Upgrade Your Environment
Scenario: Considering leaving a promising career in corporate America in search of a more mindful environment. Where to begin?
Categorize under: Career planning
Advisor: Janice Marturano
First, let’s explore what a “mindful environment” might mean.
If you are a meditator and seek an environment that’s a bit more supportive of such a practice, I recommend talking to your current employer about it. You may be surprised. If you are leaving for certain, make sure to ask other potential employers about their wellness and mindfulness programs.
Searching for a perfect work environment will leave you searching forever.
If your values and passion don’t align with the work you’re currently doing or your organization, spend some time looking into this question. Then you can base your job search on what your reflections (or counsel from trusted advisors) reveal. That way you won’t find yourself back in the same unsatisfying situation.
The most important thing to remember, though, is that mindfulness is about learning to meet your life—just as it is—with clarity and equanimity. Moving around in search of a perfect work environment—one with no challenges—would be a very long search indeed. So applying mindfulness in your current workplace can be a great way to test both yourself and your environment. Ask yourself: Is there more growing I could do in this setting? Is what I’m doing aligned with my deep values? If so, how can I bring more mindfulness to work with me? And if not, where is it best for me to look next? Don’t forget, too, to enjoy all the steps on the journey!
Janice Marturano of the Institute for Mindful Leadership is the author of Finding the Space to Lead.
Scenario: Dealing with colleagues who are not pulling their weight, which puts stress on other members of the team.
Categorize under: Increasing engagement
Advisor: Michael Carroll
One way to tackle this is to do a quick “environmental scan” of your workplace, honestly assessing the lay of the land. This is a way to place “careless colleagues” into a wider and healthier team context, making it more likely that you can skillfully and candidly request commitment from those who are not pulling their weight. Here’s how to begin:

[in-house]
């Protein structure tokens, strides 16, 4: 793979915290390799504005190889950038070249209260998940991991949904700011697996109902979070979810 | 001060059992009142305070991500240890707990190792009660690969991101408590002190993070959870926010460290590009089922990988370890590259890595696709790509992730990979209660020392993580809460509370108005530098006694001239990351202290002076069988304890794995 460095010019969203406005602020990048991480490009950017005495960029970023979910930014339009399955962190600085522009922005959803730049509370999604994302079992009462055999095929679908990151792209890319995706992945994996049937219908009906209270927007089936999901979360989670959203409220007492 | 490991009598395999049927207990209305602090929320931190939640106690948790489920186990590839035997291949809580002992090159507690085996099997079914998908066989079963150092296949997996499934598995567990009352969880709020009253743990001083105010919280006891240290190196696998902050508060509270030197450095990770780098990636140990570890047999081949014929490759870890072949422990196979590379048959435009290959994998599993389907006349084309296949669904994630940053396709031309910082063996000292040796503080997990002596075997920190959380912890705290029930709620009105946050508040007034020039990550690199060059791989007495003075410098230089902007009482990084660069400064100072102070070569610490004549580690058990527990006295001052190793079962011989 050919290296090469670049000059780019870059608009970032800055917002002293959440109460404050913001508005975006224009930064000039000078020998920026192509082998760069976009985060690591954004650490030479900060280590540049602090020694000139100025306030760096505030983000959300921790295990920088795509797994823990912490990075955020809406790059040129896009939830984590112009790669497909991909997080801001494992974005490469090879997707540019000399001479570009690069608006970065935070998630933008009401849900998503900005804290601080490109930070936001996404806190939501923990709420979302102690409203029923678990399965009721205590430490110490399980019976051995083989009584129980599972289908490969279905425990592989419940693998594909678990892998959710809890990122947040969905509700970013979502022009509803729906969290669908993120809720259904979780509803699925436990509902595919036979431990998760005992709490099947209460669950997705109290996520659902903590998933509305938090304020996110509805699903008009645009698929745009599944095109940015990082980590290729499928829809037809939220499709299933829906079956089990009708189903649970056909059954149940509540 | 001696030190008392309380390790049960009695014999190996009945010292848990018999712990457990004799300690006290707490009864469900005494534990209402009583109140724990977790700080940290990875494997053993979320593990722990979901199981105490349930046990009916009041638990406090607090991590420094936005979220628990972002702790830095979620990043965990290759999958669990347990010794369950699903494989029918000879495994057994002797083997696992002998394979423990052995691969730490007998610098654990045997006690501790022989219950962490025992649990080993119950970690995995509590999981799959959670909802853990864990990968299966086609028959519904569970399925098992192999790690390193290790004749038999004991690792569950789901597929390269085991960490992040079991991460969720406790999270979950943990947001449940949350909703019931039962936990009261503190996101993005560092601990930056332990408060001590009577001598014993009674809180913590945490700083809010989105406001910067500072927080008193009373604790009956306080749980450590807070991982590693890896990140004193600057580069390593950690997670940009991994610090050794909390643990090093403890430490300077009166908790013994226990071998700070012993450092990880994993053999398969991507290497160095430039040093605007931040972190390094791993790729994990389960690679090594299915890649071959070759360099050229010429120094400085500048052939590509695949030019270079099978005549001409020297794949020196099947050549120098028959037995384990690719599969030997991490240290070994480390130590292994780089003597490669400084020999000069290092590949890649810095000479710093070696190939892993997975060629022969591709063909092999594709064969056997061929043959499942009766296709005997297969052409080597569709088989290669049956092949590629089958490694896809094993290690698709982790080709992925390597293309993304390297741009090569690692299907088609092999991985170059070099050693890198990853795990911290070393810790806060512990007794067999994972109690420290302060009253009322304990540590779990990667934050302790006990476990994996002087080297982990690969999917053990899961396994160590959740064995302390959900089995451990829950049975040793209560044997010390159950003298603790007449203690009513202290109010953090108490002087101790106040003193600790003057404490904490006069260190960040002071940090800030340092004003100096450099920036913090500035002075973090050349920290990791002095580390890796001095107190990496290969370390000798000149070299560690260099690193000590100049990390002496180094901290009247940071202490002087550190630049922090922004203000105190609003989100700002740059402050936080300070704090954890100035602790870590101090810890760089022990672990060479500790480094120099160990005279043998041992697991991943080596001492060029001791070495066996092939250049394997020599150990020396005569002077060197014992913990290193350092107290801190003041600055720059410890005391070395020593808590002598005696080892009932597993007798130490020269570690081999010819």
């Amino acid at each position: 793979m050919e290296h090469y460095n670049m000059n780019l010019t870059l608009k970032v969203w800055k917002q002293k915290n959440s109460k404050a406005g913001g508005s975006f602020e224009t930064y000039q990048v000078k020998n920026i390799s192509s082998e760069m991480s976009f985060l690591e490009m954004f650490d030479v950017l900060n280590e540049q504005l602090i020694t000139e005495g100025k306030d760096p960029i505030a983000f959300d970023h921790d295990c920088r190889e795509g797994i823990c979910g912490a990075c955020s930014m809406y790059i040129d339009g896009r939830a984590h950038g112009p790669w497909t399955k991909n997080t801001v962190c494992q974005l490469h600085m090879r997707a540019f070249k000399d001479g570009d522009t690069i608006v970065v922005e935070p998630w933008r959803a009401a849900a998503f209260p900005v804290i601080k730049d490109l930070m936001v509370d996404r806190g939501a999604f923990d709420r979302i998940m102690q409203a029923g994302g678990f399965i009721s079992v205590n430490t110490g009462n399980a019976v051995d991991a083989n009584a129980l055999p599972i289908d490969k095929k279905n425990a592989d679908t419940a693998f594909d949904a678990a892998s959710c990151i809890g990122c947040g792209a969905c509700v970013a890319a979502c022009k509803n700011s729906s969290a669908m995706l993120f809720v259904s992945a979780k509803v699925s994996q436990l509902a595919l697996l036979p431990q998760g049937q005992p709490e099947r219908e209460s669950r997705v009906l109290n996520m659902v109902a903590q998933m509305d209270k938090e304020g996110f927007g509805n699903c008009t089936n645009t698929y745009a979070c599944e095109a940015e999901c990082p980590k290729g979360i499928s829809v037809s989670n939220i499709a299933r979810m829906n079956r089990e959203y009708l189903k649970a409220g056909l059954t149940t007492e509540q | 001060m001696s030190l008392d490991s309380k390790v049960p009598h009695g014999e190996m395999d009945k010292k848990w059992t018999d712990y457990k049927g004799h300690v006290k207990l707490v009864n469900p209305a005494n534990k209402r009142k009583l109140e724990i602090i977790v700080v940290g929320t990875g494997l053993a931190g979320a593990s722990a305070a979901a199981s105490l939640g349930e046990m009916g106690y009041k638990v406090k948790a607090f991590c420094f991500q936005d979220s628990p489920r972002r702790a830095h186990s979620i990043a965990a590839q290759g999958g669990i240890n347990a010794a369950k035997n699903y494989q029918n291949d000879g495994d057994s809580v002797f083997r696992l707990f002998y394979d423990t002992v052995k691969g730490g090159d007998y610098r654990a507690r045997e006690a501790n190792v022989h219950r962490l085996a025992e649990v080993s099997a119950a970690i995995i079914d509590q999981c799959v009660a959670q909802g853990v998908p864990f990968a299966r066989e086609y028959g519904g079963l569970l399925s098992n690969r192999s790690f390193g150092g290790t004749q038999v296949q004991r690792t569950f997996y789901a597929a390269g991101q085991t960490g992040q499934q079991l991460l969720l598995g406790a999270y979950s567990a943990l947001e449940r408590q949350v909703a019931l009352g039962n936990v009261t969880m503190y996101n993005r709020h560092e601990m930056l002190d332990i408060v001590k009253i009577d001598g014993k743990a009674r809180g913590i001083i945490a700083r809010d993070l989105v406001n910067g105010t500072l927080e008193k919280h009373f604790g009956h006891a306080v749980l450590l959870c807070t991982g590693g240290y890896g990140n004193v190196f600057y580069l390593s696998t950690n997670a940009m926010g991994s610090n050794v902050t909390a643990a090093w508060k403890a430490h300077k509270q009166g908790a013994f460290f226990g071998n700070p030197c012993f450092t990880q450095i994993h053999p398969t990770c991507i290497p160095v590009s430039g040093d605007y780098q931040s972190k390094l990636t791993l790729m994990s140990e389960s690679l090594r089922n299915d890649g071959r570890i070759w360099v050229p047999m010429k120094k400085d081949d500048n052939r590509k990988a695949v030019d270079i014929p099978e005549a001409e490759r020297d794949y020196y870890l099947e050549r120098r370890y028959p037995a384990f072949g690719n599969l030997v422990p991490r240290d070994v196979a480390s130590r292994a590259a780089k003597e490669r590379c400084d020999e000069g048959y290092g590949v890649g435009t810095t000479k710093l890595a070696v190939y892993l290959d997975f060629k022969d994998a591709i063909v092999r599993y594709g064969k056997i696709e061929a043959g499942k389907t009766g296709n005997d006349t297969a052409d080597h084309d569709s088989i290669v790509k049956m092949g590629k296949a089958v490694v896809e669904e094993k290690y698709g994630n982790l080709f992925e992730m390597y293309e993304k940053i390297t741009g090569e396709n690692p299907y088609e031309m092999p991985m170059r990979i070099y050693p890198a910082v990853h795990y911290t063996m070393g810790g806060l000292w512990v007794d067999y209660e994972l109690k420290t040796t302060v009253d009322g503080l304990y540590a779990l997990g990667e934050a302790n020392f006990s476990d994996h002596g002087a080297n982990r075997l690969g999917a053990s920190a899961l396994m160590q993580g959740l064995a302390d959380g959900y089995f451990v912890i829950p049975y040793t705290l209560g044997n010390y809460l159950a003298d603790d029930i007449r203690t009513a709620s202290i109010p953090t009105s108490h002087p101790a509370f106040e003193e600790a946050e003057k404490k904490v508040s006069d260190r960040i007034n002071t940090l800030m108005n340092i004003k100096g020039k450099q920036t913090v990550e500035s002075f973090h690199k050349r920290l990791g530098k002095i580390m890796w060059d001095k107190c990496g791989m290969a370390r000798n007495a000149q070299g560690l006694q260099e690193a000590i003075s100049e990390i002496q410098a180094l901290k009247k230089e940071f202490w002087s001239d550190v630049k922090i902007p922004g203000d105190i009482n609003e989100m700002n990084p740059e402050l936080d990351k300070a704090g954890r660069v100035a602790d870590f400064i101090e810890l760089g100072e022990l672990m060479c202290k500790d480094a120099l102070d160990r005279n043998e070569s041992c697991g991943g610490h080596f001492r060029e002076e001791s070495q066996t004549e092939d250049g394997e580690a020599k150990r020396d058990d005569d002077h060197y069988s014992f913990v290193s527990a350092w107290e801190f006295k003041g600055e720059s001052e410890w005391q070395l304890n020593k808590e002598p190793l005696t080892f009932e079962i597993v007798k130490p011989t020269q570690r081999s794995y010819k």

1. Assess how much you can rely on each member of your team.
2. Slot them into one of these categories:
Green: always reliable
Yellow: sometimes reliable
Red: persistently unreliable
3. Appreciate the Green: With these colleagues, you know what you’re getting in the way of skills and engagement. You don’t have to explain to them what they need to do. Note to self: Don’t take your reliable colleagues for granted—openly appreciate and build alliances with them. Get to know them, reciprocate, give credit where credit is due.
4. Examine the Yellow: These colleagues are trying to be reliable, so offer to provide additional guidance and lend a hand. You’re looking for a level of engagement here, not necessarily a perfect set of skills. Note to self: Some people don’t know how to ask for help, so make it easier for them by reaching out. People want to grow and learn, and these are the colleagues you want to encourage into the green zone.
5. Invite the Red to commit: If just a few colleagues are floundering, address what challenges they may be having and get them involved at a level they’re comfortable with. (Challenging them to raise their game may come later.) You’ll need to take the utmost care in gauging strengths and playing to them. Candid conversations will be required. Note to self: If more than a couple of colleagues are floundering, this may indicate a more systemic problem in your organization, so look beyond employee performance.
Michael Carroll is the author of Fearless at Work.
This article also appeared in the October 2013 issue of Mindful magazine.
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